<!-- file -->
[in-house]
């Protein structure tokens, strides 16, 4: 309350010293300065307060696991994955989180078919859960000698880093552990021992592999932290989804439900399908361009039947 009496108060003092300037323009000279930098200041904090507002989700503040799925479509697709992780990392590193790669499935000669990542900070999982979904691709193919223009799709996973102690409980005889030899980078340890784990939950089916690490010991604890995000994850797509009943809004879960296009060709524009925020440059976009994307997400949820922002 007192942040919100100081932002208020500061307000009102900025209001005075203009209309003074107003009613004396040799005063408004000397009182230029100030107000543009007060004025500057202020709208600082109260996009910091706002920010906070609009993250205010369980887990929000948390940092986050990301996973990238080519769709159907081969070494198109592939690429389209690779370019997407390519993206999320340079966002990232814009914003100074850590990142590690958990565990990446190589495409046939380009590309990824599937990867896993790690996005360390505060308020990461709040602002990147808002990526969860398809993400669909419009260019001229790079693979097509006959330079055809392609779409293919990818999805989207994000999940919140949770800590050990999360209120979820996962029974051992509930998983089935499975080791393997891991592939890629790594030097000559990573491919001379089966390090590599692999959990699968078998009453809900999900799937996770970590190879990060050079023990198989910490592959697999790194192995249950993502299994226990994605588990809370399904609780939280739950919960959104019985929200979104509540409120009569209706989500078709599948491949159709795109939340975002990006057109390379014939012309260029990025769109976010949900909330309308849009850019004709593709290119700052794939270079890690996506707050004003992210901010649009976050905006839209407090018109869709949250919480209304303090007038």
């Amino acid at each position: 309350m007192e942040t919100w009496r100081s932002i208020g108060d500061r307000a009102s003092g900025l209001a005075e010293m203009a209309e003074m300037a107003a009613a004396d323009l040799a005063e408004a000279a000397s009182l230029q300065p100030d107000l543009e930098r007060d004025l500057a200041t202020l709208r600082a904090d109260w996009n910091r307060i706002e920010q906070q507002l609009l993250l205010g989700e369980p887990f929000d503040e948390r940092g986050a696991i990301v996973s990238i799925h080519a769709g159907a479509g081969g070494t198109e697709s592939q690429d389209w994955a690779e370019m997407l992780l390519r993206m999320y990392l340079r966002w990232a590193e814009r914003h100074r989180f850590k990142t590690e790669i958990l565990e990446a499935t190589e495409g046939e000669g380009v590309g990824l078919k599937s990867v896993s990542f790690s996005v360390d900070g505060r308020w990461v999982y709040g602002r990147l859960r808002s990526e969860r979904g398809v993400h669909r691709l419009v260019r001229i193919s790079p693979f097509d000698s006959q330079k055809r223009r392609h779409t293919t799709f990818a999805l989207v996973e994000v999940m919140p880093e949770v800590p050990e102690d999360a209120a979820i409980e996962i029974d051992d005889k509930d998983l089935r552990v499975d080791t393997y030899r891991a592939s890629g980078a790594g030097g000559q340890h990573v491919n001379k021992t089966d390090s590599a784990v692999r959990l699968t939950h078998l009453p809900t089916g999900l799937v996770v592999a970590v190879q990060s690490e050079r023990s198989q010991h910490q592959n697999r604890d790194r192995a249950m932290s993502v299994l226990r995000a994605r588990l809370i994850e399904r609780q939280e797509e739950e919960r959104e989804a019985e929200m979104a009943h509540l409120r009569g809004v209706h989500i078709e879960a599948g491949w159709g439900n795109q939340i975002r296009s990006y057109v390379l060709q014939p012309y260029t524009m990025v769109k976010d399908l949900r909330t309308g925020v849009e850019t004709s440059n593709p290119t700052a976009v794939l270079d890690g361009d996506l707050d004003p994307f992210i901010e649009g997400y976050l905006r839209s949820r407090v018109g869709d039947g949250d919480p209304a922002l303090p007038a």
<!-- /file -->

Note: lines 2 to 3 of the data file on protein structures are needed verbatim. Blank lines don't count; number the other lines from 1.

């Protein structure tokens, strides 16, 4: 309350010293300065307060696991994955989180078919859960000698880093552990021992592999932290989804439900399908361009039947 009496108060003092300037323009000279930098200041904090507002989700503040799925479509697709992780990392590193790669499935000669990542900070999982979904691709193919223009799709996973102690409980005889030899980078340890784990939950089916690490010991604890995000994850797509009943809004879960296009060709524009925020440059976009994307997400949820922002 007192942040919100100081932002208020500061307000009102900025209001005075203009209309003074107003009613004396040799005063408004000397009182230029100030107000543009007060004025500057202020709208600082109260996009910091706002920010906070609009993250205010369980887990929000948390940092986050990301996973990238080519769709159907081969070494198109592939690429389209690779370019997407390519993206999320340079966002990232814009914003100074850590990142590690958990565990990446190589495409046939380009590309990824599937990867896993790690996005360390505060308020990461709040602002990147808002990526969860398809993400669909419009260019001229790079693979097509006959330079055809392609779409293919990818999805989207994000999940919140949770800590050990999360209120979820996962029974051992509930998983089935499975080791393997891991592939890629790594030097000559990573491919001379089966390090590599692999959990699968078998009453809900999900799937996770970590190879990060050079023990198989910490592959697999790194192995249950993502299994226990994605588990809370399904609780939280739950919960959104019985929200979104509540409120009569209706989500078709599948491949159709795109939340975002990006057109390379014939012309260029990025769109976010949900909330309308849009850019004709593709290119700052794939270079890690996506707050004003992210901010649009976050905006839209407090018109869709949250919480209304303090007038």
């Amino acid at each position: 309350m007192e942040t919100w009496r100081s932002i208020g108060d500061r307000a009102s003092g900025l209001a005075e010293m203009a209309e003074m300037a107003a009613a004396d323009l040799a005063e408004a000279a000397s009182l230029q300065p100030d107000l543009e930098r007060d004025l500057a200041t202020l709208r600082a904090d109260w996009n910091r307060i706002e920010q906070q507002l609009l993250l205010g989700e369980p887990f929000d503040e948390r940092g986050a696991i990301v996973s990238i799925h080519a769709g159907a479509g081969g070494t198109e697709s592939q690429d389209w994955a690779e370019m997407l992780l390519r993206m999320y990392l340079r966002w990232a590193e814009r914003h100074r989180f850590k990142t590690e790669i958990l565990e990446a499935t190589e495409g046939e000669g380009v590309g990824l078919k599937s990867v896993s990542f790690s996005v360390d900070g505060r308020w990461v999982y709040g602002r990147l859960r808002s990526e969860r979904g398809v993400h669909r691709l419009v260019r001229i193919s790079p693979f097509d000698s006959q330079k055809r223009r392609h779409t293919t799709f990818a999805l989207v996973e994000v999940m919140p880093e949770v800590p050990e102690d999360a209120a979820i409980e996962i029974d051992d005889k509930d998983l089935r552990v499975d080791t393997y030899r891991a592939s890629g980078a790594g030097g000559q340890h990573v491919n001379k021992t089966d390090s590599a784990v692999r959990l699968t939950h078998l009453p809900t089916g999900l799937v996770v592999a970590v190879q990060s690490e050079r023990s198989q010991h910490q592959n697999r604890d790194r192995a249950m932290s993502v299994l226990r995000a994605r588990l809370i994850e399904r609780q939280e797509e739950e919960r959104e989804a019985e929200m979104a009943h509540l409120r009569g809004v209706h989500i078709e879960a599948g491949w159709g439900n795109q939340i975002r296009s990006y057109v390379l060709q014939p012309y260029t524009m990025v769109k976010d399908l949900r909330t309308g925020v849009e850019t004709s440059n593709p290119t700052a976009v794939l270079d890690g361009d996506l707050d004003p994307f992210i901010e649009g997400y976050l905006r839209s949820r407090v018109g869709d039947g949250d919480p209304a922002l303090p007038a």